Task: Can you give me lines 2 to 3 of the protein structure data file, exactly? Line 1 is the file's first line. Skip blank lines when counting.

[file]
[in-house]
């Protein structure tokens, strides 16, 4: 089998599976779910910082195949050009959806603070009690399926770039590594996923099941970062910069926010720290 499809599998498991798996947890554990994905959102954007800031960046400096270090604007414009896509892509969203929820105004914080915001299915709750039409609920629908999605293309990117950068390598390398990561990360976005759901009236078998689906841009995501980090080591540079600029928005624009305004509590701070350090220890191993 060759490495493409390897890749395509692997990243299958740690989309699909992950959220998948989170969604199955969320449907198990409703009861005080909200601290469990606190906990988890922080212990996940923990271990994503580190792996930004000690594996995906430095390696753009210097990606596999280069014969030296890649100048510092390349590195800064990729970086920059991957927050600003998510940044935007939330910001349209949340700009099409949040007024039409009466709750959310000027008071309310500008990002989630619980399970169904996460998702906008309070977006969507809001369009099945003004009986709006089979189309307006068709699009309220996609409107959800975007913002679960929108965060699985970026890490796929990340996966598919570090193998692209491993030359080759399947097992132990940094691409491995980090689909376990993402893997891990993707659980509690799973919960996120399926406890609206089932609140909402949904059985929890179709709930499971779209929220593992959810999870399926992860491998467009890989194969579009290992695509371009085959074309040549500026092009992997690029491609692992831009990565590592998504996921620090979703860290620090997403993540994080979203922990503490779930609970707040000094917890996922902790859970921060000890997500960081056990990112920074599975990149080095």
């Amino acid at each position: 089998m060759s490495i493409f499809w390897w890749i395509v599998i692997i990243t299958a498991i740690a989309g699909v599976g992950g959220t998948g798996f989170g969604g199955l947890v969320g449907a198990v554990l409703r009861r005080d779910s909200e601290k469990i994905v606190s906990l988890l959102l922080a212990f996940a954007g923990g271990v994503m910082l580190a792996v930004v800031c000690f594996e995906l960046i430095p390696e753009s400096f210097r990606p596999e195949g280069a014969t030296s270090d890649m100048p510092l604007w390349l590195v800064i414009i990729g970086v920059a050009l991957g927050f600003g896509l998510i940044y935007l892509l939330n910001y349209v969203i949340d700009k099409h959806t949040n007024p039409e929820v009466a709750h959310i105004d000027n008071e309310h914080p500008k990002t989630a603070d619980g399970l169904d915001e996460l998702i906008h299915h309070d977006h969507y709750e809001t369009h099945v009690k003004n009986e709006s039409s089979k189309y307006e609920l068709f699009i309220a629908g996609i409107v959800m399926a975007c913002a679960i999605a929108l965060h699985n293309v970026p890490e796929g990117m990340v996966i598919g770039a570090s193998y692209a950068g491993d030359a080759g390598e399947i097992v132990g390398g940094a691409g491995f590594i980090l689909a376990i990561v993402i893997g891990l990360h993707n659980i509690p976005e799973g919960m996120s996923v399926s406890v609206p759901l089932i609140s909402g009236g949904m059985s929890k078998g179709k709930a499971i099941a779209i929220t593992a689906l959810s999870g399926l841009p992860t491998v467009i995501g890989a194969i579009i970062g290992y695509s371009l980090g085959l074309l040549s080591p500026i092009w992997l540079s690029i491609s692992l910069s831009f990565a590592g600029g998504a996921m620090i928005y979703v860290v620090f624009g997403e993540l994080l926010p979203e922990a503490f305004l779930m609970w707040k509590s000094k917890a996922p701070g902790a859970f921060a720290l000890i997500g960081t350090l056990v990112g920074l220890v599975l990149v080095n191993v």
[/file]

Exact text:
């Protein structure tokens, strides 16, 4: 089998599976779910910082195949050009959806603070009690399926770039590594996923099941970062910069926010720290 499809599998498991798996947890554990994905959102954007800031960046400096270090604007414009896509892509969203929820105004914080915001299915709750039409609920629908999605293309990117950068390598390398990561990360976005759901009236078998689906841009995501980090080591540079600029928005624009305004509590701070350090220890191993 060759490495493409390897890749395509692997990243299958740690989309699909992950959220998948989170969604199955969320449907198990409703009861005080909200601290469990606190906990988890922080212990996940923990271990994503580190792996930004000690594996995906430095390696753009210097990606596999280069014969030296890649100048510092390349590195800064990729970086920059991957927050600003998510940044935007939330910001349209949340700009099409949040007024039409009466709750959310000027008071309310500008990002989630619980399970169904996460998702906008309070977006969507809001369009099945003004009986709006089979189309307006068709699009309220996609409107959800975007913002679960929108965060699985970026890490796929990340996966598919570090193998692209491993030359080759399947097992132990940094691409491995980090689909376990993402893997891990993707659980509690799973919960996120399926406890609206089932609140909402949904059985929890179709709930499971779209929220593992959810999870399926992860491998467009890989194969579009290992695509371009085959074309040549500026092009992997690029491609692992831009990565590592998504996921620090979703860290620090997403993540994080979203922990503490779930609970707040000094917890996922902790859970921060000890997500960081056990990112920074599975990149080095």
């Amino acid at each position: 089998m060759s490495i493409f499809w390897w890749i395509v599998i692997i990243t299958a498991i740690a989309g699909v599976g992950g959220t998948g798996f989170g969604g199955l947890v969320g449907a198990v554990l409703r009861r005080d779910s909200e601290k469990i994905v606190s906990l988890l959102l922080a212990f996940a954007g923990g271990v994503m910082l580190a792996v930004v800031c000690f594996e995906l960046i430095p390696e753009s400096f210097r990606p596999e195949g280069a014969t030296s270090d890649m100048p510092l604007w390349l590195v800064i414009i990729g970086v920059a050009l991957g927050f600003g896509l998510i940044y935007l892509l939330n910001y349209v969203i949340d700009k099409h959806t949040n007024p039409e929820v009466a709750h959310i105004d000027n008071e309310h914080p500008k990002t989630a603070d619980g399970l169904d915001e996460l998702i906008h299915h309070d977006h969507y709750e809001t369009h099945v009690k003004n009986e709006s039409s089979k189309y307006e609920l068709f699009i309220a629908g996609i409107v959800m399926a975007c913002a679960i999605a929108l965060h699985n293309v970026p890490e796929g990117m990340v996966i598919g770039a570090s193998y692209a950068g491993d030359a080759g390598e399947i097992v132990g390398g940094a691409g491995f590594i980090l689909a376990i990561v993402i893997g891990l990360h993707n659980i509690p976005e799973g919960m996120s996923v399926s406890v609206p759901l089932i609140s909402g009236g949904m059985s929890k078998g179709k709930a499971i099941a779209i929220t593992a689906l959810s999870g399926l841009p992860t491998v467009i995501g890989a194969i579009i970062g290992y695509s371009l980090g085959l074309l040549s080591p500026i092009w992997l540079s690029i491609s692992l910069s831009f990565a590592g600029g998504a996921m620090i928005y979703v860290v620090f624009g997403e993540l994080l926010p979203e922990a503490f305004l779930m609970w707040k509590s000094k917890a996922p701070g902790a859970f921060a720290l000890i997500g960081t350090l056990v990112g920074l220890v599975l990149v080095n191993v």